Dr. Craig DeLancey, assistant professor of philosophy and cognitive science, has received two fellowships for 2006 that will allow him to spend 12 months exploring the relationship between rational action and emotion.
“My proposal is to write either a series of articles or a book,” he said, that will carry forward both the work he did in his 2002 book, “Passionate Engines: What Emotions Reveal About Mind and Artificial Intelligence,” and the work he has been doing in the past year under a U.S. Army Research Institute grant on how emotions such as anger and fear affect decision making.
Now in his fourth year at Oswego, DeLancey qualified for the National Endowment for the Humanities junior faculty fellowship. He is among 193 fellowship recipients this year out of 1,479 applicants.
After he received notice of the NEH fellowship, he was invited to take part in the fellowship program at the University of Pittsburgh’s Center for the Philosophy of Science. There he will join fellows from around the world for Pittsburgh’s spring semester.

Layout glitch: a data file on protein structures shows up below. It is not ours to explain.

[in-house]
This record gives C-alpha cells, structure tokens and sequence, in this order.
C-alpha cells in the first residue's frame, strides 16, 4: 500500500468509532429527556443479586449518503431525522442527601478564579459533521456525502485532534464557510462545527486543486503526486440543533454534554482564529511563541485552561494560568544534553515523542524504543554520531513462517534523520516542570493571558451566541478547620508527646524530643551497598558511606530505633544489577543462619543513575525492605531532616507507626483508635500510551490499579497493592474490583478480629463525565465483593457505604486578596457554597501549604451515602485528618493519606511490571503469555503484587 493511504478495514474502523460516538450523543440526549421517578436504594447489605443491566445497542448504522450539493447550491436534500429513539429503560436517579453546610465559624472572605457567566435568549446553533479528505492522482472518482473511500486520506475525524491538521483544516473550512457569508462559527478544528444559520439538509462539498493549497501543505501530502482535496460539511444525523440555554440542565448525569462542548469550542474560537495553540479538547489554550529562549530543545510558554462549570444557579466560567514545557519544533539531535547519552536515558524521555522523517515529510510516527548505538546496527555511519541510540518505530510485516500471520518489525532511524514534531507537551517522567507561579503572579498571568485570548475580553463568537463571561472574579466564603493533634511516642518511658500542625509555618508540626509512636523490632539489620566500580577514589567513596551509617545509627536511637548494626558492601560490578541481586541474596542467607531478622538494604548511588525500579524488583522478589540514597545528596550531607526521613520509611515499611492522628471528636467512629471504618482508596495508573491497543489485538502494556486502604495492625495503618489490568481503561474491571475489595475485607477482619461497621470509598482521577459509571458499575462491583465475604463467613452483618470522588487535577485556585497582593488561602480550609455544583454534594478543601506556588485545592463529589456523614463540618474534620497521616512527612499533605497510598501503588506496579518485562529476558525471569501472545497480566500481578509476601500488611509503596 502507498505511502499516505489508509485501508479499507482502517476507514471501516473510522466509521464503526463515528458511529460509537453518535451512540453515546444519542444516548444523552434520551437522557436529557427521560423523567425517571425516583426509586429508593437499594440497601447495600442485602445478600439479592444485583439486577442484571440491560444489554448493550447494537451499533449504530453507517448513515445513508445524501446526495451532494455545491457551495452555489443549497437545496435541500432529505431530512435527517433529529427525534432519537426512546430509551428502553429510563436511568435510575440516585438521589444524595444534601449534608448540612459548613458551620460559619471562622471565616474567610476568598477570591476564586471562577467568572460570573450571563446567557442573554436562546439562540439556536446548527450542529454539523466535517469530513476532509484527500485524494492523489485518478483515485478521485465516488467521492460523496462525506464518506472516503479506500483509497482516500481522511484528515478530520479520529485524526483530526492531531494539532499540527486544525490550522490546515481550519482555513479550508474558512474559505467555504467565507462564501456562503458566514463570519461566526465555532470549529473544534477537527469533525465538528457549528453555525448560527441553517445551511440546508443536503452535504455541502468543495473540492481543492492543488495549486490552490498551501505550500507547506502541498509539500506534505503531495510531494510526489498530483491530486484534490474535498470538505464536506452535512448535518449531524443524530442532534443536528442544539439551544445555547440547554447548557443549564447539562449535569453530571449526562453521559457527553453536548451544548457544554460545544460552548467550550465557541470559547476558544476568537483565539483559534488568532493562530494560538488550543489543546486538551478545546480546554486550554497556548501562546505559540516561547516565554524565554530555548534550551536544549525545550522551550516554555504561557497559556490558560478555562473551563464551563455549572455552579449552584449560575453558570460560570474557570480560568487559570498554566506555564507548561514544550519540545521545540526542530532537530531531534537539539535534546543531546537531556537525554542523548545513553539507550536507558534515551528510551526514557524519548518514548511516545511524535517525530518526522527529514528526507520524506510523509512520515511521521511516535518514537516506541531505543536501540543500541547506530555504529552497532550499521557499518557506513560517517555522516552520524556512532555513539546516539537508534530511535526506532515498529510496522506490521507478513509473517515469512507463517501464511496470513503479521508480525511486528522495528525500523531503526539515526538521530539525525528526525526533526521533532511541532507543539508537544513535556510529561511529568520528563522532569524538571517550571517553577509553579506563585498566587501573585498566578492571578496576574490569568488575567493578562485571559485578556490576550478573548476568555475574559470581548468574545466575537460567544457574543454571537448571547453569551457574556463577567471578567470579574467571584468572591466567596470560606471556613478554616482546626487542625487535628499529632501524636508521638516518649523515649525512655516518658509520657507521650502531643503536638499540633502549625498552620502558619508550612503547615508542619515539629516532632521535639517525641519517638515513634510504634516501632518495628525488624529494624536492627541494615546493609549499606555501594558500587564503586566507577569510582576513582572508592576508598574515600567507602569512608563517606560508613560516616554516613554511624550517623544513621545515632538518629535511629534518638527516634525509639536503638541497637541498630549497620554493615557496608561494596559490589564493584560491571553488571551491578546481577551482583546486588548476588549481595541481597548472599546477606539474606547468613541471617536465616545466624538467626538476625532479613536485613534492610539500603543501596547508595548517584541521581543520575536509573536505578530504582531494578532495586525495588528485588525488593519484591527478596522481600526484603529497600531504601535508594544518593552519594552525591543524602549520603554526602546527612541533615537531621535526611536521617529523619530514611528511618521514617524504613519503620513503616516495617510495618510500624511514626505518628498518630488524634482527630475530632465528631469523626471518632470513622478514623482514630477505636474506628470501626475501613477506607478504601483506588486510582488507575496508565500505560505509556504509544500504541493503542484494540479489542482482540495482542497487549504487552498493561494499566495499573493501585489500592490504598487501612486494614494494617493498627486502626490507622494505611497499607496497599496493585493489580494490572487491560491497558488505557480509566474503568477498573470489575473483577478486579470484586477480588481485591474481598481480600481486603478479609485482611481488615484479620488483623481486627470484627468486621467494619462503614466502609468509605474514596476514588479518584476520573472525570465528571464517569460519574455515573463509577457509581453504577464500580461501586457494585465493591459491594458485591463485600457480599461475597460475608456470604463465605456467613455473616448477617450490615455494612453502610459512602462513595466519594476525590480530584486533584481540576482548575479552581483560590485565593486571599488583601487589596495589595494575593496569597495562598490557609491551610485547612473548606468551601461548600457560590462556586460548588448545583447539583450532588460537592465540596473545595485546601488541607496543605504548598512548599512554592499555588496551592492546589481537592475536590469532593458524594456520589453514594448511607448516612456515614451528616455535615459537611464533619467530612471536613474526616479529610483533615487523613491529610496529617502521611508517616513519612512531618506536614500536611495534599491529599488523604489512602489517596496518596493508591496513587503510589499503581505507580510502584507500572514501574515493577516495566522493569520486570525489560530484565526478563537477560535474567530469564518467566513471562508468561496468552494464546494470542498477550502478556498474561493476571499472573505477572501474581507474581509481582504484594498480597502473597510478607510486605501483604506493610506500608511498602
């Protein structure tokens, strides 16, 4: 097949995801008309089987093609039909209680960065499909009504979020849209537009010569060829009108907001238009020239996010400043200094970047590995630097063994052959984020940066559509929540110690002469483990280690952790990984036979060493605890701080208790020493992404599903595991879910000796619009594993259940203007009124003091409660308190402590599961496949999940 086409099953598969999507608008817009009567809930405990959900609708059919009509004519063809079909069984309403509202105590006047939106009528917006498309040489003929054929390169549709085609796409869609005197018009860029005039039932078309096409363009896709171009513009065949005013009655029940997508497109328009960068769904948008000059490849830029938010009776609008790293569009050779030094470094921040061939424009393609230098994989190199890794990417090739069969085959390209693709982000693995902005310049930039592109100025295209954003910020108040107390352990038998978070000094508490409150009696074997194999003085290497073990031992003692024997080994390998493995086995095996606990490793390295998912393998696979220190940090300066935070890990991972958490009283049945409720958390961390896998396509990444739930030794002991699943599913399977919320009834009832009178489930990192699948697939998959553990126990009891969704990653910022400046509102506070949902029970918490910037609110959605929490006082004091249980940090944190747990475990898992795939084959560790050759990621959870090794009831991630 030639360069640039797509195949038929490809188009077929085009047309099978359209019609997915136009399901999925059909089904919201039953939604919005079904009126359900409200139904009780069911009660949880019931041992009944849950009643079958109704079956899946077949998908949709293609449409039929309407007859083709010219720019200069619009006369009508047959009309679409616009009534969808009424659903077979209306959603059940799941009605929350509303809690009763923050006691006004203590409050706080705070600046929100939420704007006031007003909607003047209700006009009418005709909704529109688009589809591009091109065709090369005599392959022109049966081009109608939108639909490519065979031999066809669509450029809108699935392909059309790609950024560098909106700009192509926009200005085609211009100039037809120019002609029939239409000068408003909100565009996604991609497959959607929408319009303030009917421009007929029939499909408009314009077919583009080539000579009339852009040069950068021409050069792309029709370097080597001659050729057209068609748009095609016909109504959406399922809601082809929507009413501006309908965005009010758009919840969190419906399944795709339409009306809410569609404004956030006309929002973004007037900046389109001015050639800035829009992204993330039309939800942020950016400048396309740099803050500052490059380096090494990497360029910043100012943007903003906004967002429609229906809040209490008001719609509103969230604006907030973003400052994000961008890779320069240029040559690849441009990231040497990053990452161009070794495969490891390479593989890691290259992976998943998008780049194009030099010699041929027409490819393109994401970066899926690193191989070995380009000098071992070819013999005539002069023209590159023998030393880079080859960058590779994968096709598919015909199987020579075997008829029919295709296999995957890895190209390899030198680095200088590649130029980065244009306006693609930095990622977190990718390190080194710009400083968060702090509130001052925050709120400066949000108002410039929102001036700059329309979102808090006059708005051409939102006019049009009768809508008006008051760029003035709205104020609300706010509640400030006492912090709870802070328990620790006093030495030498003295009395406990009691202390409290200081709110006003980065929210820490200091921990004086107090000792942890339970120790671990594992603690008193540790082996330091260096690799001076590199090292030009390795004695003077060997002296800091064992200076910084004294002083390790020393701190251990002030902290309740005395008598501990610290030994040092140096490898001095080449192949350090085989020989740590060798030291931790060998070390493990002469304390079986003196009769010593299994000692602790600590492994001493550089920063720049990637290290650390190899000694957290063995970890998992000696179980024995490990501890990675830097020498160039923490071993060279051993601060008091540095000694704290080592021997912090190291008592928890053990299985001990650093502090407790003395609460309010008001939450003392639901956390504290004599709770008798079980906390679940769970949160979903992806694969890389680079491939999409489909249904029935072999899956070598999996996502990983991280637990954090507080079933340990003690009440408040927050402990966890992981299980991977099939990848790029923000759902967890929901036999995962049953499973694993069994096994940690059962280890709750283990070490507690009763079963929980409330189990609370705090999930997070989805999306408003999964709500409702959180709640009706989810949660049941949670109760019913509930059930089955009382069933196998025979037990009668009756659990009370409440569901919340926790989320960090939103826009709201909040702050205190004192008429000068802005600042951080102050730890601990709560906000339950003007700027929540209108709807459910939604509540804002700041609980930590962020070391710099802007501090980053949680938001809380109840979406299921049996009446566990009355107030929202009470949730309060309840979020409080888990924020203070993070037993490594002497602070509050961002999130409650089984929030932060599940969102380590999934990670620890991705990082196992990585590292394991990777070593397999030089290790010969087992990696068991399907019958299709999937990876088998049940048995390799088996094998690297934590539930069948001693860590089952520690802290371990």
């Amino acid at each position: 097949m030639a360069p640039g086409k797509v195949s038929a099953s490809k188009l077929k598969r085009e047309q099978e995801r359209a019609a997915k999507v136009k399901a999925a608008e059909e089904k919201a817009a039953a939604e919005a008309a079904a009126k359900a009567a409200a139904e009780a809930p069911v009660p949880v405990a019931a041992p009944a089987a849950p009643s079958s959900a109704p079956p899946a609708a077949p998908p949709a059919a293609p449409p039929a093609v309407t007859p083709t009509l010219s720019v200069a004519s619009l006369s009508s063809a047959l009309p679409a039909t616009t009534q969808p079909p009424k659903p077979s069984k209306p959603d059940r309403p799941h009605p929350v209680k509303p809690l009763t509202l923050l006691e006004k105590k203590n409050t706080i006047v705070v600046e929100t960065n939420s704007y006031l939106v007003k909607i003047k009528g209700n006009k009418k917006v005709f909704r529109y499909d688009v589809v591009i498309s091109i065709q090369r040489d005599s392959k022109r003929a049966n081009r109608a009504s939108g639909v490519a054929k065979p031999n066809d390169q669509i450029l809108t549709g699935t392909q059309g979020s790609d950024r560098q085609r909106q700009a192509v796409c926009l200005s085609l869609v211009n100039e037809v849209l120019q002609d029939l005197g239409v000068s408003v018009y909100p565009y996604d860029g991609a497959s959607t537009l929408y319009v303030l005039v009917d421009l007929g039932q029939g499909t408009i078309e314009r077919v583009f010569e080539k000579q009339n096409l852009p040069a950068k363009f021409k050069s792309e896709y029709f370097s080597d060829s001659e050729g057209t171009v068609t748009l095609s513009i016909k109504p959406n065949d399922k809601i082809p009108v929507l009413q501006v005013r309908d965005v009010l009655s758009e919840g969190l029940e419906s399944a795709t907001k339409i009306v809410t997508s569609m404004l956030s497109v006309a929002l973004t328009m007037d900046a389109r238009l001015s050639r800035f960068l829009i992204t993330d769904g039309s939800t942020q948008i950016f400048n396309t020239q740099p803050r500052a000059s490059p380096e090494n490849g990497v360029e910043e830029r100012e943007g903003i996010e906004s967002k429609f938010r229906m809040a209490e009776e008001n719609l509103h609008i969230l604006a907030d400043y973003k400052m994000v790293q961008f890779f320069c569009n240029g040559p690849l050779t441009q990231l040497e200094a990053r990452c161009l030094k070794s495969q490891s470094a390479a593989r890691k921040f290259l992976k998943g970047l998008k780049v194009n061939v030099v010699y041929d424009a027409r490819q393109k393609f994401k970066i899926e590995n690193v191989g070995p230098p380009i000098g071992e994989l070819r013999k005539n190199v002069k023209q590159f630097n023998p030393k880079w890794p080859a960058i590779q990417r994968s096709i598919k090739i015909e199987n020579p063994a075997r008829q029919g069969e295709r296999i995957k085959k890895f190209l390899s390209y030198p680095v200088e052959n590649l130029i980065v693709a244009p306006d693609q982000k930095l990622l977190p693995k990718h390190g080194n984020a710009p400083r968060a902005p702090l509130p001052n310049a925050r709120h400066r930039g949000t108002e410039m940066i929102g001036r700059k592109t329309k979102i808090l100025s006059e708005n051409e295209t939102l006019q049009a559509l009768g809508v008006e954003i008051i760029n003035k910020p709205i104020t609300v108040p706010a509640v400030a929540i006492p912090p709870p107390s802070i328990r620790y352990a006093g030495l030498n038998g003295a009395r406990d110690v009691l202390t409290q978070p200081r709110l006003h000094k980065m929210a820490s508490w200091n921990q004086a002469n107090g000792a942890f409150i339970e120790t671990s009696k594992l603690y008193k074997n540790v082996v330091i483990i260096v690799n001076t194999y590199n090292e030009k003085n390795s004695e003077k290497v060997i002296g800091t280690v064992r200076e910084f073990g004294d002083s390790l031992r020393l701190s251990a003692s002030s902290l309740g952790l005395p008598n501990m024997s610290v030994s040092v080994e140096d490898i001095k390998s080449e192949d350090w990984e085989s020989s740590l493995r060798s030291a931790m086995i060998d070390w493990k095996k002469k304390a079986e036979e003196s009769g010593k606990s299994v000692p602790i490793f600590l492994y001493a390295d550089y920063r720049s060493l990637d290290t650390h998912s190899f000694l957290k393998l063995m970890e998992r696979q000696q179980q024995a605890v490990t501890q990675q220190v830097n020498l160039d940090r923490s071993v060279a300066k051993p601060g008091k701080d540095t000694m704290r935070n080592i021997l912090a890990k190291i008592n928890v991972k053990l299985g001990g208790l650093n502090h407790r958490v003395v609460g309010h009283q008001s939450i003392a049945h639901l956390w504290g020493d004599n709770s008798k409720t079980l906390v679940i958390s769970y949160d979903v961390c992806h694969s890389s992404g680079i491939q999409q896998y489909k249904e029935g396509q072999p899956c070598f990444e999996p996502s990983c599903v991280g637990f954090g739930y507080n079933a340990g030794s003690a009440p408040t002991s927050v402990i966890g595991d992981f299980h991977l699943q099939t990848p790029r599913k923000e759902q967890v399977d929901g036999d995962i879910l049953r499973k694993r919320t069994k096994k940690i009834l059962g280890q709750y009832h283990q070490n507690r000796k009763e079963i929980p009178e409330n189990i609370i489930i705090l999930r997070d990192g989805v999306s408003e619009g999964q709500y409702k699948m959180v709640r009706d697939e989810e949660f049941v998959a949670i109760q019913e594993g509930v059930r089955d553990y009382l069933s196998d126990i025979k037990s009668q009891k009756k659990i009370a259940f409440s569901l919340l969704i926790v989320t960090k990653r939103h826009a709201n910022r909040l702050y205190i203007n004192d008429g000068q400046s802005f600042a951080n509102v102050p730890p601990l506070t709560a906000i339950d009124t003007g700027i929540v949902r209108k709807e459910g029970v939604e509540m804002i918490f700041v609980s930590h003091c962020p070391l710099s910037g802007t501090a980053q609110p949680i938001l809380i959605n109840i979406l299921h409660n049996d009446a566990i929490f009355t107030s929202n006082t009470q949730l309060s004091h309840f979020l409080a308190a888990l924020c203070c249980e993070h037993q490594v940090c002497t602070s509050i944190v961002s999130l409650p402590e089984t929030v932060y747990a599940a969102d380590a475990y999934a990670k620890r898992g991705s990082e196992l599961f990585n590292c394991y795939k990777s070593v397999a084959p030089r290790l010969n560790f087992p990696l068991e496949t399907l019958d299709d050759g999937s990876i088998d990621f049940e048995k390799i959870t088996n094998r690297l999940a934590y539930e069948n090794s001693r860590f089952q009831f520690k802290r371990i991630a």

“They just expect you to think and write and give talks to each other and bounce ideas off of each other,” DeLancey said.
His work under the defense grant involved evolutionary game theory simulations, but his work in the coming year will be more theoretical.
DeLancey said he will attempt to reformulate the debate in contemporary philosophy that, as he wrote in his proposal, reflects “an ancient concern with the dual nature of emotions which makes a unified account elusive: emotions sometimes answer to reason, but are at other times resistant to our control.”
Part of the confusion involves defining terms like cognition and even emotion, he said. He will focus on five basic emotions—fear, anger, disgust, joy and sadness—because there is general agreement that these are indeed emotions.
- END -
(Posted: Nov 30, 2005)